parsha Lech Lecha
november 1st 2014
heshvan 8th 5775
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Speak Well and Act Correctly
by Rabbi David Pinto Shlita
It is written, “So Sarai, Abram’s wife, took Hagar the Egyptian, her maidservant – after ten years of Abram’s dwelling in the land of Canaan – and gave her to Abram her husband, to him as a wife” (Bereshith 16:3).
Hagar was the daughter of Pharaoh. In fact Rashi recounts that when Pharaoh saw the great miracles that Abraham experienced at Ur Kasdim, as well as perceiving the greatness of Sarah, he declared: “Better that my daughter be a servant in the house of Abraham than a mistress in another house.”
Hagar was not an ordinary woman; indeed, she possessed merit. She was certainly a person of great importance for having cleaved to the sacred body of Abraham. Furthermore, our Sages have commented on her name Keturah, stating that her deeds were as pleasing as incense (ketoret), which is why she was bound to Abraham. In reality, the very fact of having been accepted as a maidservant was a sign of her self-sacrifice and complete submission. She could have been a queen, but since she understood the greatness of Abraham’s house, she disdained honor and royalty. Instead, she preferred the life of a maidservant in the home of a tzaddik to a palatial existence filled with pleasure in the house of Pharaoh.
We should add that the numerical value of the name Hagar, plus one for the name itself, is equal to that of the term acher (“other”), namely 209. This means that after realizing the greatness of Abraham and Sarah, she decided to renounce her own personal status and royalty, and thus merited to become “other,” meaning different. It sometimes happens that the term acher is used in a negative sense, as with Elisha ben Abuyah, the teacher of Rabbi Meir, when he renounced his faith in G-d. However in the case of Hagar, this term has a sacred meaning because Hagar yielded to a tzaddik and thus transformed herself into something “other.” Likewise for Caleb the son of Jephunneh, who in the episode of the spies is said to have been motivated by “a different [acheret] spirit” (Bamidbar 14:24).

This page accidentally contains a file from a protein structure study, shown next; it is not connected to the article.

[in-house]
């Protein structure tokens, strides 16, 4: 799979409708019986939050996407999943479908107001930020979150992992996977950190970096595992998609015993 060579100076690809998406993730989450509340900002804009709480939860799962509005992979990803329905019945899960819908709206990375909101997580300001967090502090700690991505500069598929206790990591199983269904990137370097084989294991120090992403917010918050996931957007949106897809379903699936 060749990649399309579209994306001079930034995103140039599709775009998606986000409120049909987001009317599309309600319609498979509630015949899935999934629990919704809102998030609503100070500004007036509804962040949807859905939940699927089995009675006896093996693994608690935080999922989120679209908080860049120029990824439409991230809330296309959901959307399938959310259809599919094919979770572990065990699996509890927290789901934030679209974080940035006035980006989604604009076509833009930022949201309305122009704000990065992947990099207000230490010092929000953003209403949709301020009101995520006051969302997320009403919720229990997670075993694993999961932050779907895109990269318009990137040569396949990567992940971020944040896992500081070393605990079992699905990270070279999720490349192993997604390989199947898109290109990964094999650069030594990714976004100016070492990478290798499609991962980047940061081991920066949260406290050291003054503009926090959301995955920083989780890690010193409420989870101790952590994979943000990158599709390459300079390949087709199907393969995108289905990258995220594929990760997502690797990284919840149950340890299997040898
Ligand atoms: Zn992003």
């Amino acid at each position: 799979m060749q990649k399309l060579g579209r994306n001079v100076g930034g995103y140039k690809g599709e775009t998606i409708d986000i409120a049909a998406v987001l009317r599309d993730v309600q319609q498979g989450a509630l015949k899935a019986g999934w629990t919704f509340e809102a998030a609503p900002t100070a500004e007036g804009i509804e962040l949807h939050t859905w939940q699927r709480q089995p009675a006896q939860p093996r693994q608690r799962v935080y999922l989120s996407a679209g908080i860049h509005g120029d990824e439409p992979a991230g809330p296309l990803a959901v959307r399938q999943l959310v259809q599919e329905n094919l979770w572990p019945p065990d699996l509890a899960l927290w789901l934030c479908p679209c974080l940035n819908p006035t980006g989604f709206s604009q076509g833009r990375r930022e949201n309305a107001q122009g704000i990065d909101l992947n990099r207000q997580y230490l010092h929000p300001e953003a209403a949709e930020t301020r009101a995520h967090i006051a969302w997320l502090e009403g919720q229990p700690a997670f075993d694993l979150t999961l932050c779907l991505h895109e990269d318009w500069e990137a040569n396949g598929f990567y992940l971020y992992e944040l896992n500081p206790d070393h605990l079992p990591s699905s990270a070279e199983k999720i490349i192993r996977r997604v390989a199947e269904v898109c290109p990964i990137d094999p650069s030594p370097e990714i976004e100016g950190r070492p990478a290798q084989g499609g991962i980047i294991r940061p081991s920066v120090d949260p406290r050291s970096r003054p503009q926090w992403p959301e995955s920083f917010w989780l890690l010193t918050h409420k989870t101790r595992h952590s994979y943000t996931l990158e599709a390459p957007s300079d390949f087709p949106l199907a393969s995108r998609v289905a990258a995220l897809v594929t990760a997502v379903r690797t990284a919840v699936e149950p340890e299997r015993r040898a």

It is very surprising that only Hagar cleaved to Abraham after realizing his greatness. Why was Pharaoh – who was aware of the miracle that Abraham experienced in the furnace of Ur Kasdim, who had lived through the incredible “rescue” of Sarah in Egypt, and had decided to send his daughter with Abraham after having appreciated his greatness – not moved to repentance, but instead remained mired in sinfulness?
In truth, the evil inclination is very good at inciting people to “speak well but act badly.” The evil inclination encourages us to preach to others, and yet persist in our sinful ways and deeds. It even fills us with the illusion of being righteous...since after all, we’re encouraging others to repent! All the same, we still fail to work on ourselves. Pharaoh thought that since he had encouraged his daughter to follow Abraham, and since he had pushed her to admire the nobility of his household, he had no further need to change! Hence he persisted in his evil ways and did not try to repent.
Every person must constantly reflect upon his own conduct. It is not enough to listen to words of Mussar or the reprimands of others. We must internalize ethical teachings and learn how to undertake our own spiritual accounting in order to become a different person. Furthermore, we know of ordinary people who have reached great spiritual heights due to such spiritual accounting. For example, the maidservant of Rabbeinu HaKodesh once saw a man committing a transgression and excommunicated him. Even after the man died, Rabban Gamliel did not annul the ban of excommunication. Why not? According to the Rosh, Rabban Gamliel considered this maidservant to be at a higher level than himself, meaning that he was afraid to annul her decision.